5. vickilyn

    vickilyn Multitudinous

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    The school should be all over that, and it should be banned, just as a real gun would be. Better find out if it is metal, if they are only searching for metal products.
     
  6. Backroads

    Backroads Aficionado

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    No. Technically, that is breaking the rules for least restrictive environment and FAPE. Some schools will actively avoid seeing it that. All too often inclusion means "we don't want to pay for services."

    When a student is included in a gen-ed classroom, they are absolutely supposed to be held to the same standard, just provided the services to help meet that standard.

    Last question: Nope. In fact, I'm aware of a few schools getting in huge trouble because they let a student "get away" with things. They seemed to honestly think they were helping the student, then the families freaked out.
     
  7. RobM727

    RobM727 New Member

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    It was plastic, and was given to the Principal immediately. This is what led to the wanding.
     
  8. vickilyn

    vickilyn Multitudinous

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    Dec 12, 2019

    I can't speak about other states, but in NJ, for example, we are not allowed to hold their snack, nor are we allowed to reward with any kind of a food object, such as candy, or other junk food. The suggestion to document everything includes copies of work undone, pieces of work destroyed, any student names uttered in relation to the "shoot them all" talk, any staff names uttered in the same vein. When reminders that this is inappropriate talk and threats are given, be sure to document how he responds, and the totality of the threat, including any names specifically cited. If other students can't do their work because of this student, that needs to be written up, because someone is going to want to know why the other students are falling behind. If the principal doesn't want the child in his office, perhaps he would prefer to get these written documents. It might be worth asking him, as well as the CST. You can not document too much. The truth is that some children are more broken than others. Threats like the ones being uttered by your student shouldn't be tolerated - what your district will put up with may be more than you are able or willing to put up with. I would be surveying the job market.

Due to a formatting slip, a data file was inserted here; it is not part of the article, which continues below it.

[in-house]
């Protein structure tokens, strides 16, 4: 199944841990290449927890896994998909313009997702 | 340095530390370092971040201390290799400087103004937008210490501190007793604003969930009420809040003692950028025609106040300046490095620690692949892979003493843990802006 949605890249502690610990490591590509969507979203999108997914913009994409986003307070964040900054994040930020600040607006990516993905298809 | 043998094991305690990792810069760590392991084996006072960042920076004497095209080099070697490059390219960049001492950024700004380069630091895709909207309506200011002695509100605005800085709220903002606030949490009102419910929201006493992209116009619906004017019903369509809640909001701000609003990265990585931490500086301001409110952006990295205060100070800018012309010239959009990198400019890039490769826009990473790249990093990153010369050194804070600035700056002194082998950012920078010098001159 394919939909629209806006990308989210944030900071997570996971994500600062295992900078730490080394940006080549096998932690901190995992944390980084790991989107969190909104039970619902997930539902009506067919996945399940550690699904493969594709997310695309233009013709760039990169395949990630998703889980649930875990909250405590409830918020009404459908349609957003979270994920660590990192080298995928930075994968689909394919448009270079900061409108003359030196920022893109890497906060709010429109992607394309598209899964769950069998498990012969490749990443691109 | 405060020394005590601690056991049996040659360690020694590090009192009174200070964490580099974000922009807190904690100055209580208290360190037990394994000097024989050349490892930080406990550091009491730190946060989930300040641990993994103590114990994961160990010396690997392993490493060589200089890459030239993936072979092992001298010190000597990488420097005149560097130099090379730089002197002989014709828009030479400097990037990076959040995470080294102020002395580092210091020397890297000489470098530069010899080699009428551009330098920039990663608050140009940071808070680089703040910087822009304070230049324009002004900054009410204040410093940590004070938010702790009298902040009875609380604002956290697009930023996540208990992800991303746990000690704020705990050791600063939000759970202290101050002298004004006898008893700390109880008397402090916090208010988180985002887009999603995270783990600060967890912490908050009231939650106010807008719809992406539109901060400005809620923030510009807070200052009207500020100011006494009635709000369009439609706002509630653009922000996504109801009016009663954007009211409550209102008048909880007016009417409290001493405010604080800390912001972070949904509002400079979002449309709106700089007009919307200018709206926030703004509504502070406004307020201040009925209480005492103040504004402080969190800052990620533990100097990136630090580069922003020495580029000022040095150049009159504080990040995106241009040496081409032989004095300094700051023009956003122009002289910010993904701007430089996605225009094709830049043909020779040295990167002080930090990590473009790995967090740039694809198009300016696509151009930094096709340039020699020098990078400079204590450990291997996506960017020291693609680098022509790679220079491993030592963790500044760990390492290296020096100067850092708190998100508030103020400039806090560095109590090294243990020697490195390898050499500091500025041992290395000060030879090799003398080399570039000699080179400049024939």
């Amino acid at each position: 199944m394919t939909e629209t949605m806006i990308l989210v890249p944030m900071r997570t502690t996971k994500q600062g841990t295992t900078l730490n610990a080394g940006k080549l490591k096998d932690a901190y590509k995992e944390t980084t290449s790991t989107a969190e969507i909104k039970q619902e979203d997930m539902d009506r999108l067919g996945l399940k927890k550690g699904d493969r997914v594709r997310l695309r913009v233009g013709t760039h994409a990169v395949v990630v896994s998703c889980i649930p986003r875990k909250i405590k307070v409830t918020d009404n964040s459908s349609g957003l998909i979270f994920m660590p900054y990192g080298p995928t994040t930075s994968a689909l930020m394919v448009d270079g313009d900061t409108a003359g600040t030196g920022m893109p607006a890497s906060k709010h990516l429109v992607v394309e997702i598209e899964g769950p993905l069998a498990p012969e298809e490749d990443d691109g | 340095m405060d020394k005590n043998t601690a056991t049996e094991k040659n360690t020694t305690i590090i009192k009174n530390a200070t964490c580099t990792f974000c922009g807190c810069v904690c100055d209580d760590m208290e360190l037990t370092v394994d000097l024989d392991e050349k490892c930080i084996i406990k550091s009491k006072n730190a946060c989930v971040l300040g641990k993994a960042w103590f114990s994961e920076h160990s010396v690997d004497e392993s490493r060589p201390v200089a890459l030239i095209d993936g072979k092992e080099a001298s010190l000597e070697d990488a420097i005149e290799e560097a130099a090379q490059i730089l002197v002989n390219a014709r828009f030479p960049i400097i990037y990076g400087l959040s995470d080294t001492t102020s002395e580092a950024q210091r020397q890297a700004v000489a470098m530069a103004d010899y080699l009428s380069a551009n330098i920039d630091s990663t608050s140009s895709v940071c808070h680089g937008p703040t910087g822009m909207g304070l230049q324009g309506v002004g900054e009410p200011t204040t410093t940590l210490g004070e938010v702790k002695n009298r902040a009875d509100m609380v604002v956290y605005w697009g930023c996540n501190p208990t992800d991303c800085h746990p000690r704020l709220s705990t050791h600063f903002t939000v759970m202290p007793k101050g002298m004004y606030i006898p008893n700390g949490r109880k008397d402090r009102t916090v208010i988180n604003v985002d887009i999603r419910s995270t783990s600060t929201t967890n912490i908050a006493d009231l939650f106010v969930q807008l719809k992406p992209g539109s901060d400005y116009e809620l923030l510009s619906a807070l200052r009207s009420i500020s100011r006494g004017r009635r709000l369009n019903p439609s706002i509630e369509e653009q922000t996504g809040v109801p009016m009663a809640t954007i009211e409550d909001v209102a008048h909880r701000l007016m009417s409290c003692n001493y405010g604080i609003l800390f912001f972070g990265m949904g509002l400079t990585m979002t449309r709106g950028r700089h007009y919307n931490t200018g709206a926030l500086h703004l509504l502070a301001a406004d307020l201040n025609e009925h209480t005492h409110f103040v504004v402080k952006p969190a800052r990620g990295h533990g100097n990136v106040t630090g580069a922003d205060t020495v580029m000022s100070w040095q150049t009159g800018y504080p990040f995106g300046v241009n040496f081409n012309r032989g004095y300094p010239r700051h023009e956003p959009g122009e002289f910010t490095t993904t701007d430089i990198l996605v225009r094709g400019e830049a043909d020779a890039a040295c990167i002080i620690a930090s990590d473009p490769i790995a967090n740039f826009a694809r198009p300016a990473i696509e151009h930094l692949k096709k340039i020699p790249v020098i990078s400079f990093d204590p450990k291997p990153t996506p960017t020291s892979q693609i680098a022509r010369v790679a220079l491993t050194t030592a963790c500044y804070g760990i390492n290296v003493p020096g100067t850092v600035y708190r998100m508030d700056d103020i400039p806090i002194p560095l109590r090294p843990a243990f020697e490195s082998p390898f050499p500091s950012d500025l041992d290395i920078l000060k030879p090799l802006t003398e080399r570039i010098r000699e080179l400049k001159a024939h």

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  9. RobM727

    RobM727 New Member

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    Dec 14, 2019

    UPDATE:

    Yesterday there was another incident where the student constructed a fake gun and pretended to shoot me. When asked “Is that how we act?” Their response was “This is what is about to really happen.”
    Several students saw this, so we had a discussion about safety. I asked the class if they felt safe, to which they replied “No.” I then asked who they should tell, they responded with, “A trusted adult.” I asked for examples, they came up with their teacher and THEIR PARENTS.
    Shortly after writing up an email to document, I was informed that parents had begun to contact the principal. An email response was sent out that the student will be suspended for two days with a case conference to follow.